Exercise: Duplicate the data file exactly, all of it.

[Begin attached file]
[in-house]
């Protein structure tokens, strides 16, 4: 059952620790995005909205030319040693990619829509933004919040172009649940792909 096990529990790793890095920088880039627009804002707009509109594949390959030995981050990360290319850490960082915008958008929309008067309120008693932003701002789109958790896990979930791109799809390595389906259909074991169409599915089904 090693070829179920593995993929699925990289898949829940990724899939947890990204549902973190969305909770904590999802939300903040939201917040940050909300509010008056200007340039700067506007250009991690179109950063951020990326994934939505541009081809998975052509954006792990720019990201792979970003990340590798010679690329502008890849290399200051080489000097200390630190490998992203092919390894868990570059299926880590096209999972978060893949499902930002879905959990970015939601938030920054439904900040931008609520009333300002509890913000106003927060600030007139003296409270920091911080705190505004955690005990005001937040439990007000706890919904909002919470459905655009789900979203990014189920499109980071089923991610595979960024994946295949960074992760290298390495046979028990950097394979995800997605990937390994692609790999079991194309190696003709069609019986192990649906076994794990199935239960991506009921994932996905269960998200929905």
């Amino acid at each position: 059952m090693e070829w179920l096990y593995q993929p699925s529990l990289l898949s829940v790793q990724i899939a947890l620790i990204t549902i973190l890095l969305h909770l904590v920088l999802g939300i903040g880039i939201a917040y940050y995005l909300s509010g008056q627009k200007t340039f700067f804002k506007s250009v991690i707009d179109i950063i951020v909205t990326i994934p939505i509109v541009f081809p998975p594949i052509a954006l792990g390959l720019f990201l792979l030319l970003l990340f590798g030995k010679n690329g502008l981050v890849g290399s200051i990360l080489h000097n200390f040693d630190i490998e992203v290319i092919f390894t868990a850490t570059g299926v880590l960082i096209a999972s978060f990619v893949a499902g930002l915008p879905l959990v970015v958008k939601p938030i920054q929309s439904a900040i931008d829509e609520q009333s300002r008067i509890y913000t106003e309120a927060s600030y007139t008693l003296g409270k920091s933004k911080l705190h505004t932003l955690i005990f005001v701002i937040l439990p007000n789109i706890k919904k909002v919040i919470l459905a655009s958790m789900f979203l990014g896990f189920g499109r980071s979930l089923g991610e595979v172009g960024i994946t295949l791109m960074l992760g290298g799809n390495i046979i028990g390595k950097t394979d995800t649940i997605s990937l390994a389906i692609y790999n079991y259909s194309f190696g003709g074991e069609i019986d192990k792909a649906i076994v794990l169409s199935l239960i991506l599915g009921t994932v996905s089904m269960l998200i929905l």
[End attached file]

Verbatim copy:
[in-house]
């Protein structure tokens, strides 16, 4: 059952620790995005909205030319040693990619829509933004919040172009649940792909 096990529990790793890095920088880039627009804002707009509109594949390959030995981050990360290319850490960082915008958008929309008067309120008693932003701002789109958790896990979930791109799809390595389906259909074991169409599915089904 090693070829179920593995993929699925990289898949829940990724899939947890990204549902973190969305909770904590999802939300903040939201917040940050909300509010008056200007340039700067506007250009991690179109950063951020990326994934939505541009081809998975052509954006792990720019990201792979970003990340590798010679690329502008890849290399200051080489000097200390630190490998992203092919390894868990570059299926880590096209999972978060893949499902930002879905959990970015939601938030920054439904900040931008609520009333300002509890913000106003927060600030007139003296409270920091911080705190505004955690005990005001937040439990007000706890919904909002919470459905655009789900979203990014189920499109980071089923991610595979960024994946295949960074992760290298390495046979028990950097394979995800997605990937390994692609790999079991194309190696003709069609019986192990649906076994794990199935239960991506009921994932996905269960998200929905």
């Amino acid at each position: 059952m090693e070829w179920l096990y593995q993929p699925s529990l990289l898949s829940v790793q990724i899939a947890l620790i990204t549902i973190l890095l969305h909770l904590v920088l999802g939300i903040g880039i939201a917040y940050y995005l909300s509010g008056q627009k200007t340039f700067f804002k506007s250009v991690i707009d179109i950063i951020v909205t990326i994934p939505i509109v541009f081809p998975p594949i052509a954006l792990g390959l720019f990201l792979l030319l970003l990340f590798g030995k010679n690329g502008l981050v890849g290399s200051i990360l080489h000097n200390f040693d630190i490998e992203v290319i092919f390894t868990a850490t570059g299926v880590l960082i096209a999972s978060f990619v893949a499902g930002l915008p879905l959990v970015v958008k939601p938030i920054q929309s439904a900040i931008d829509e609520q009333s300002r008067i509890y913000t106003e309120a927060s600030y007139t008693l003296g409270k920091s933004k911080l705190h505004t932003l955690i005990f005001v701002i937040l439990p007000n789109i706890k919904k909002v919040i919470l459905a655009s958790m789900f979203l990014g896990f189920g499109r980071s979930l089923g991610e595979v172009g960024i994946t295949l791109m960074l992760g290298g799809n390495i046979i028990g390595k950097t394979d995800t649940i997605s990937l390994a389906i692609y790999n079991y259909s194309f190696g003709g074991e069609i019986d192990k792909a649906i076994v794990l169409s199935l239960i991506l599915g009921t994932v996905s089904m269960l998200i929905l």